Health care providers need training to recognize signs of domestic violence, says nursing expert

Despite billions of dollars spent on health care each year, the United States ranks 27th out of 33 developed countries for life expectancy at birth. Leading causes of infant mortality are complications related to pre-term birth or low birth weight-outcomes that have been linked with domestic violence. A University of Missouri researcher says a key factor in addressing this issue is preventing violence against mothers and children.

The U.S. Department of Health and Human Services has released "Healthy People 2020", a 10-year plan for improving the health of Americans. Tina Bloom, an assistant professor in the Sinclair School of Nursing, says the 2020 objectives provide support for those who work to prevent domestic violence, but more training is needed for to recognize the signs of abuse and connect victims with appropriate resources in their communities.

"Health care providers are not well trained to routinely screen or recognize the signs of domestic violence," Bloom said. "They don't know how to ask about abuse, what to say or how to connect abused women with help. We need to engage with current students, our future health care providers, to bring this issue to the forefront."

According to Bloom, addressing maternal-child goes beyond the issue of domestic violence. Abused women need access to resources for finding employment, affordable and safe housing, financial assistance, transportation and health care. These factors, defined in Healthy People 2020 as social determinants of health, heavily influence women's responses to violence and of women and children.

"Healthy moms produce healthy babies and together they give rise to a healthy population," Bloom said. "As a maternal-child health researcher, I am particularly pleased that the Healthy People objectives have expanded to include injury and for women and children and talk explicitly about these key social determinants of health."

More information: These recommendations were discussed in Bloom's recent article in the Western Journal of Nursing, "The Greatest Asset: Addressing Maternal-Child Health Disparities in the United States."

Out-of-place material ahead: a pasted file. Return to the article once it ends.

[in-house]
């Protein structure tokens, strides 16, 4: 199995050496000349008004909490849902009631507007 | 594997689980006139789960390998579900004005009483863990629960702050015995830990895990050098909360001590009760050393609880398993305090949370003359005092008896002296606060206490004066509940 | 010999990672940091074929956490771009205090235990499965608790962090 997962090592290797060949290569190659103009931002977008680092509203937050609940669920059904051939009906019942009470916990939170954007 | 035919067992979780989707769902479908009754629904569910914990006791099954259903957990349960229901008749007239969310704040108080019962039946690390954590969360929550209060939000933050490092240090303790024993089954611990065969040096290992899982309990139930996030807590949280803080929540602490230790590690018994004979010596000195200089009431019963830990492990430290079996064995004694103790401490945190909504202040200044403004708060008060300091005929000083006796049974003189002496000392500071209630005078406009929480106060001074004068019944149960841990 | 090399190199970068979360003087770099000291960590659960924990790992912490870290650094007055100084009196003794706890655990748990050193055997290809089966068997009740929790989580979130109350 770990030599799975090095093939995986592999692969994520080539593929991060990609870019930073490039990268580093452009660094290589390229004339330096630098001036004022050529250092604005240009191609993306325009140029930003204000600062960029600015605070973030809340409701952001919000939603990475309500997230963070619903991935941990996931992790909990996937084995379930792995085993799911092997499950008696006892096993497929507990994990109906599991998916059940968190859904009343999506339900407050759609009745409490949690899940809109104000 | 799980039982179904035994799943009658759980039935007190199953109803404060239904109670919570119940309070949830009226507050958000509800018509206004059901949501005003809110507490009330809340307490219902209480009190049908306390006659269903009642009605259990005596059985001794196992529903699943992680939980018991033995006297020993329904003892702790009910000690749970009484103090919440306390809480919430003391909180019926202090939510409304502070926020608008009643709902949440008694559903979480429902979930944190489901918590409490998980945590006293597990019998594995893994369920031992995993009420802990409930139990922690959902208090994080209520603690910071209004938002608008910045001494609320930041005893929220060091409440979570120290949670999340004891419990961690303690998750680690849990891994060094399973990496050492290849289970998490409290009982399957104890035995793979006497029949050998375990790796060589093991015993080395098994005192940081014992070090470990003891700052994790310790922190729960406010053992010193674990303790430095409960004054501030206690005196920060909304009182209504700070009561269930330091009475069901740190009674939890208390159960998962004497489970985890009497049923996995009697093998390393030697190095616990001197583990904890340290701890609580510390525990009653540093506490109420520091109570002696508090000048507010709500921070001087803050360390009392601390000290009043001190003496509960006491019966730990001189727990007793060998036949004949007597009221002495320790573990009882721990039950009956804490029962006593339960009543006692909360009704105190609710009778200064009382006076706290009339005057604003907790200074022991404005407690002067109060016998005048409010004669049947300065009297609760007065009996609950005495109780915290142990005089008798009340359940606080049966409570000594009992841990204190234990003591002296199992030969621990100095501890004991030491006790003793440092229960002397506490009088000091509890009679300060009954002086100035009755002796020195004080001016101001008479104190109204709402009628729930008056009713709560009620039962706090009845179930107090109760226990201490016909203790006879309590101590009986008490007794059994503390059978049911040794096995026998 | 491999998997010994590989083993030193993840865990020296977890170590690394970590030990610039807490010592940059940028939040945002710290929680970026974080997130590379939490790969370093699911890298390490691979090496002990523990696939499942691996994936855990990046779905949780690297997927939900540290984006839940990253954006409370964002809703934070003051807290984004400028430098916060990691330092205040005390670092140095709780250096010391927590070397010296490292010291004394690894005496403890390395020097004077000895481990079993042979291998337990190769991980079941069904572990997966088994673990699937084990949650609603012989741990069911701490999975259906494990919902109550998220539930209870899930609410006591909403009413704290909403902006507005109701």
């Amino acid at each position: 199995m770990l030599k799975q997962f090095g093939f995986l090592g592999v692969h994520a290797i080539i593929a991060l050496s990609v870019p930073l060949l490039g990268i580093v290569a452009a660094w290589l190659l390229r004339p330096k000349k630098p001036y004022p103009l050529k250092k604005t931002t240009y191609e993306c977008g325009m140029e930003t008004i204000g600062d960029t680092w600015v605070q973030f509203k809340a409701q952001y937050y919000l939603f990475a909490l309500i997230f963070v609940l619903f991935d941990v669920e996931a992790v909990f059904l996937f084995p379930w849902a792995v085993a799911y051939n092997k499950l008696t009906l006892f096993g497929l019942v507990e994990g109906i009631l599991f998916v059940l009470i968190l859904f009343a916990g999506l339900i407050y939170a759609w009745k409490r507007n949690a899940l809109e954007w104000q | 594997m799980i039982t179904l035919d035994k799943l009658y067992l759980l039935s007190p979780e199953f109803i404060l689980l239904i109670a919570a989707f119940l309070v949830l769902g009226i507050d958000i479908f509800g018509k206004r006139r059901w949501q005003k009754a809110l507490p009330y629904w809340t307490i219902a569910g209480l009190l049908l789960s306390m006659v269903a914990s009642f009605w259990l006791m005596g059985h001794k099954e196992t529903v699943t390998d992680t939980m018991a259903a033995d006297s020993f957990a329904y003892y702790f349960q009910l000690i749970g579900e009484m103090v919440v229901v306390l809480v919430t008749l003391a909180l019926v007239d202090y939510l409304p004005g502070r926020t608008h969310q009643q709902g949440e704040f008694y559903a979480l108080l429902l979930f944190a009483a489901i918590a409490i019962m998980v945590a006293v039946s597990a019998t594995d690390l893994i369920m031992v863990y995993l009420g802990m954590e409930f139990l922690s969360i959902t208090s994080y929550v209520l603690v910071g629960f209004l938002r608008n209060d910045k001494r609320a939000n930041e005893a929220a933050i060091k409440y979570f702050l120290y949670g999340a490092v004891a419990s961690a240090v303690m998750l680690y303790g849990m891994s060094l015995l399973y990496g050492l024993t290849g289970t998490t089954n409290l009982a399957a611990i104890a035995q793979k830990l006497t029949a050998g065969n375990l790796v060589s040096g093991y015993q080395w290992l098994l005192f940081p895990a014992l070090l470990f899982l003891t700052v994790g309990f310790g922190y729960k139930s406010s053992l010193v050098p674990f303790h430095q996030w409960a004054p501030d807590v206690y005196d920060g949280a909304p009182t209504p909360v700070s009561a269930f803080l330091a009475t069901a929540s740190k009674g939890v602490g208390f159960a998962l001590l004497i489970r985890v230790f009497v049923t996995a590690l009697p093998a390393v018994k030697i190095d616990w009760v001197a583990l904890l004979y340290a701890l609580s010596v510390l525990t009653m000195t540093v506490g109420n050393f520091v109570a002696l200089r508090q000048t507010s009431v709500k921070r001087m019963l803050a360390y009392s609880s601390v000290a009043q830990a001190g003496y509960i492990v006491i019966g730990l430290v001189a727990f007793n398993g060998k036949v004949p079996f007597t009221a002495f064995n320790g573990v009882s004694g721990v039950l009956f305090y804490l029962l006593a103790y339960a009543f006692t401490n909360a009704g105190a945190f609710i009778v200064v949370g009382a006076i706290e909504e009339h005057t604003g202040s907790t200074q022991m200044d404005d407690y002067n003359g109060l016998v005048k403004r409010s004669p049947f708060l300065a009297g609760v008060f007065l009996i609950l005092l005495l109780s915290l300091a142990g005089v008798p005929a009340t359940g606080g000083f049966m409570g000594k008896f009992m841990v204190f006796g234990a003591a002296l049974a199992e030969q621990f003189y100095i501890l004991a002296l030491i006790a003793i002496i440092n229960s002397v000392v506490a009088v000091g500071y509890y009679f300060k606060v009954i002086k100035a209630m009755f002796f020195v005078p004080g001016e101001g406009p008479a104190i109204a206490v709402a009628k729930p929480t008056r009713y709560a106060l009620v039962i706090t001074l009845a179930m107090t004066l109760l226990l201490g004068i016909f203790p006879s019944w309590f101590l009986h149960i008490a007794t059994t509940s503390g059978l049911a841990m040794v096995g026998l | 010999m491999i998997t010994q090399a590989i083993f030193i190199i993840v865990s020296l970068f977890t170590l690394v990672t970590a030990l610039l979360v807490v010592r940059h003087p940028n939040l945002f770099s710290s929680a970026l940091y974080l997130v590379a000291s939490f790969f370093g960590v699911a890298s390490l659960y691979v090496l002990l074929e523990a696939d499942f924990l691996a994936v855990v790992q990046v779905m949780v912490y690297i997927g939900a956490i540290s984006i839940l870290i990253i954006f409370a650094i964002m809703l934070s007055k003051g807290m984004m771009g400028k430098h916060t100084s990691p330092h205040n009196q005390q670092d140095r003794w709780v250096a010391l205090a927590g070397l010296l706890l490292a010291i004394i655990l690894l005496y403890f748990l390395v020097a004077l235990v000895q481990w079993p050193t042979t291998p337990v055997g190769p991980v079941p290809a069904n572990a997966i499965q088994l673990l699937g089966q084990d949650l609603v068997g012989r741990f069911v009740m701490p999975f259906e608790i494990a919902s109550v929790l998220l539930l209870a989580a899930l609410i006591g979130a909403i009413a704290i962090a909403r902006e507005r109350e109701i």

add to favorites email to friend print save as pdf

Related Stories

Abused women seek more infant health care, study finds

Dec 16, 2008

Pregnant women who experience intimate partner violence (IPV) before, during or after pregnancy often suffer adverse health effects, including depression, post traumatic stress disorder, anxiety and chronic mental illness. ...

Violence against women impairs children's health

Sep 11, 2008

Violence against women in a family also has serious consequences for the children's growth, health, and survival. Kajsa Åsling Monemi from Uppsala University has studied women and their children in Bangladesh and Nicaragua ...

Recommended for you

ER visits on the rise, study reports

4 hours ago

(HealthDay)—The number of emergency department visits in the United States rose from about 130 million in 2010 to a record 136 million in 2011, according to the U.S. Centers for Disease Control and Prevention.

Better assessment of decision-making capacity

8 hours ago

Physicians often find it hard to tell if a patient suffering from dementia or depression is capable of making sound judgements. This is shown by a study conducted within the scope of the National Research Programme "End of ...

User comments

Please sign in to add a comment. Registration is free, and takes less than a minute. Read more

Click here to reset your password.
Sign in to get notified via email when new comments are made.